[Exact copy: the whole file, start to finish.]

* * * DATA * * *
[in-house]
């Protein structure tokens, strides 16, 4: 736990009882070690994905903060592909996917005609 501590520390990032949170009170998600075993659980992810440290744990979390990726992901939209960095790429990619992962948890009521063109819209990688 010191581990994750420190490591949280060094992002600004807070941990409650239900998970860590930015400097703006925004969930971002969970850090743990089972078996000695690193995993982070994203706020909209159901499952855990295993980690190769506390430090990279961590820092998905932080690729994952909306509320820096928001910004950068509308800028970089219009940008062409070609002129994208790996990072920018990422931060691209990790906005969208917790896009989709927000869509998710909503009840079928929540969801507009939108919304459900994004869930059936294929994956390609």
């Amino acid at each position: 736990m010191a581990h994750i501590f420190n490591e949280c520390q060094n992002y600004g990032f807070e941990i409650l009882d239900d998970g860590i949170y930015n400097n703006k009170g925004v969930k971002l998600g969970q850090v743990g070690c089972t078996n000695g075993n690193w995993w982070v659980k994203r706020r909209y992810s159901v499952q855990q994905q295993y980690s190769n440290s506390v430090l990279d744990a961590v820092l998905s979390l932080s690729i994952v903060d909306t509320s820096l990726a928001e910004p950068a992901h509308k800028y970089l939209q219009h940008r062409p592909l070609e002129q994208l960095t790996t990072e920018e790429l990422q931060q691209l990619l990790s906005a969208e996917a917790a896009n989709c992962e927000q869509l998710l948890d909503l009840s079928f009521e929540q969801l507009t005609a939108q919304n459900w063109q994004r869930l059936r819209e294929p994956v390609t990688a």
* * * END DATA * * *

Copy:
[in-house]
């Protein structure tokens, strides 16, 4: 736990009882070690994905903060592909996917005609 501590520390990032949170009170998600075993659980992810440290744990979390990726992901939209960095790429990619992962948890009521063109819209990688 010191581990994750420190490591949280060094992002600004807070941990409650239900998970860590930015400097703006925004969930971002969970850090743990089972078996000695690193995993982070994203706020909209159901499952855990295993980690190769506390430090990279961590820092998905932080690729994952909306509320820096928001910004950068509308800028970089219009940008062409070609002129994208790996990072920018990422931060691209990790906005969208917790896009989709927000869509998710909503009840079928929540969801507009939108919304459900994004869930059936294929994956390609």
């Amino acid at each position: 736990m010191a581990h994750i501590f420190n490591e949280c520390q060094n992002y600004g990032f807070e941990i409650l009882d239900d998970g860590i949170y930015n400097n703006k009170g925004v969930k971002l998600g969970q850090v743990g070690c089972t078996n000695g075993n690193w995993w982070v659980k994203r706020r909209y992810s159901v499952q855990q994905q295993y980690s190769n440290s506390v430090l990279d744990a961590v820092l998905s979390l932080s690729i994952v903060d909306t509320s820096l990726a928001e910004p950068a992901h509308k800028y970089l939209q219009h940008r062409p592909l070609e002129q994208l960095t790996t990072e920018e790429l990422q931060q691209l990619l990790s906005a969208e996917a917790a896009n989709c992962e927000q869509l998710l948890d909503l009840s079928f009521e929540q969801l507009t005609a939108q919304n459900w063109q994004r869930l059936r819209e294929p994956v390609t990688a």